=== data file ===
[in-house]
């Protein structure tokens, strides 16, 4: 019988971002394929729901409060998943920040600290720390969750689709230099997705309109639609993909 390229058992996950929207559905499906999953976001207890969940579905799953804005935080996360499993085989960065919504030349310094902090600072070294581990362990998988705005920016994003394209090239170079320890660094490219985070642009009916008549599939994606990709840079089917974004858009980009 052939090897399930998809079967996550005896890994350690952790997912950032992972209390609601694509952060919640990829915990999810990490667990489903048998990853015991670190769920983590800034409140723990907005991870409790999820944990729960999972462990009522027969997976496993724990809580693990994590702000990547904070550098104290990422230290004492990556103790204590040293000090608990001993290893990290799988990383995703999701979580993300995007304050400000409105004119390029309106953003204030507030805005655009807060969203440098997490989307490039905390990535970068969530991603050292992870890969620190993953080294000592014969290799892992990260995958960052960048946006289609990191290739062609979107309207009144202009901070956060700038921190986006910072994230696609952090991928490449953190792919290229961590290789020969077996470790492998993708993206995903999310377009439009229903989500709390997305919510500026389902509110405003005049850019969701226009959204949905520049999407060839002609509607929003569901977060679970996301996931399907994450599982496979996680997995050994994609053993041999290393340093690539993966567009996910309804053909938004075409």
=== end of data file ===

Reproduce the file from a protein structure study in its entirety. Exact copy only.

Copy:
[in-house]
């Protein structure tokens, strides 16, 4: 019988971002394929729901409060998943920040600290720390969750689709230099997705309109639609993909 390229058992996950929207559905499906999953976001207890969940579905799953804005935080996360499993085989960065919504030349310094902090600072070294581990362990998988705005920016994003394209090239170079320890660094490219985070642009009916008549599939994606990709840079089917974004858009980009 052939090897399930998809079967996550005896890994350690952790997912950032992972209390609601694509952060919640990829915990999810990490667990489903048998990853015991670190769920983590800034409140723990907005991870409790999820944990729960999972462990009522027969997976496993724990809580693990994590702000990547904070550098104290990422230290004492990556103790204590040293000090608990001993290893990290799988990383995703999701979580993300995007304050400000409105004119390029309106953003204030507030805005655009807060969203440098997490989307490039905390990535970068969530991603050292992870890969620190993953080294000592014969290799892992990260995958960052960048946006289609990191290739062609979107309207009144202009901070956060700038921190986006910072994230696609952090991928490449953190792919290229961590290789020969077996470790492998993708993206995903999310377009439009229903989500709390997305919510500026389902509110405003005049850019969701226009959204949905520049999407060839002609509607929003569901977060679970996301996931399907994450599982496979996680997995050994994609053993041999290393340093690539993966567009996910309804053909938004075409």